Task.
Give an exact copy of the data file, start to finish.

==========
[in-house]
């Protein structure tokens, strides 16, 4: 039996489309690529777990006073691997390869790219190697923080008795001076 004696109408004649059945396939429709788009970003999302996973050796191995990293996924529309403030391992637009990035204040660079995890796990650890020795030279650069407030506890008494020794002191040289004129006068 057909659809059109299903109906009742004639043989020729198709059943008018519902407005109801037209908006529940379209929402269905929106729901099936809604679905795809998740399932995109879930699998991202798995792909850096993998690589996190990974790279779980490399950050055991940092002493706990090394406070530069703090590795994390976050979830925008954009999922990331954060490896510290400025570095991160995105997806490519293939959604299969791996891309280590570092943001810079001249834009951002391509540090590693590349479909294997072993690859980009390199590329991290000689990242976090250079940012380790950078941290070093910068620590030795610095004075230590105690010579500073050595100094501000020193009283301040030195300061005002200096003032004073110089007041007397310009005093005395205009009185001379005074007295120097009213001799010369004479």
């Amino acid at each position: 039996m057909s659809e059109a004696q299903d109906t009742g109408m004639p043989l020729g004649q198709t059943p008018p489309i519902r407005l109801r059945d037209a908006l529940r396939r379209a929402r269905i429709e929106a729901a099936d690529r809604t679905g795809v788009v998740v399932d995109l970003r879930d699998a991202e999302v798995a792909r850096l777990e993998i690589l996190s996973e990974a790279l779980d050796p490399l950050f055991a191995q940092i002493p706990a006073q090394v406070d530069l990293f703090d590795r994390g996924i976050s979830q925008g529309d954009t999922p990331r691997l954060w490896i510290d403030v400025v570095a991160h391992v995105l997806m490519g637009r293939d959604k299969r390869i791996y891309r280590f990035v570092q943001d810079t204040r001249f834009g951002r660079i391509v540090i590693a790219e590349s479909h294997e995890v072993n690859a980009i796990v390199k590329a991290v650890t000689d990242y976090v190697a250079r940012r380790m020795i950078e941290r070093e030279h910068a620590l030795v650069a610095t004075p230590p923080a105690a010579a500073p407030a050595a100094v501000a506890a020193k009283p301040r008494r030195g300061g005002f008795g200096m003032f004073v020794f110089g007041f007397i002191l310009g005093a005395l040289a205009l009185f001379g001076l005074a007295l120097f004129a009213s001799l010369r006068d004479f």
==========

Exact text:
[in-house]
């Protein structure tokens, strides 16, 4: 039996489309690529777990006073691997390869790219190697923080008795001076 004696109408004649059945396939429709788009970003999302996973050796191995990293996924529309403030391992637009990035204040660079995890796990650890020795030279650069407030506890008494020794002191040289004129006068 057909659809059109299903109906009742004639043989020729198709059943008018519902407005109801037209908006529940379209929402269905929106729901099936809604679905795809998740399932995109879930699998991202798995792909850096993998690589996190990974790279779980490399950050055991940092002493706990090394406070530069703090590795994390976050979830925008954009999922990331954060490896510290400025570095991160995105997806490519293939959604299969791996891309280590570092943001810079001249834009951002391509540090590693590349479909294997072993690859980009390199590329991290000689990242976090250079940012380790950078941290070093910068620590030795610095004075230590105690010579500073050595100094501000020193009283301040030195300061005002200096003032004073110089007041007397310009005093005395205009009185001379005074007295120097009213001799010369004479």
């Amino acid at each position: 039996m057909s659809e059109a004696q299903d109906t009742g109408m004639p043989l020729g004649q198709t059943p008018p489309i519902r407005l109801r059945d037209a908006l529940r396939r379209a929402r269905i429709e929106a729901a099936d690529r809604t679905g795809v788009v998740v399932d995109l970003r879930d699998a991202e999302v798995a792909r850096l777990e993998i690589l996190s996973e990974a790279l779980d050796p490399l950050f055991a191995q940092i002493p706990a006073q090394v406070d530069l990293f703090d590795r994390g996924i976050s979830q925008g529309d954009t999922p990331r691997l954060w490896i510290d403030v400025v570095a991160h391992v995105l997806m490519g637009r293939d959604k299969r390869i791996y891309r280590f990035v570092q943001d810079t204040r001249f834009g951002r660079i391509v540090i590693a790219e590349s479909h294997e995890v072993n690859a980009i796990v390199k590329a991290v650890t000689d990242y976090v190697a250079r940012r380790m020795i950078e941290r070093e030279h910068a620590l030795v650069a610095t004075p230590p923080a105690a010579a500073p407030a050595a100094v501000a506890a020193k009283p301040r008494r030195g300061g005002f008795g200096m003032f004073v020794f110089g007041f007397i002191l310009g005093a005395l040289a205009l009185f001379g001076l005074a007295l120097f004129a009213s001799l010369r006068d004479f």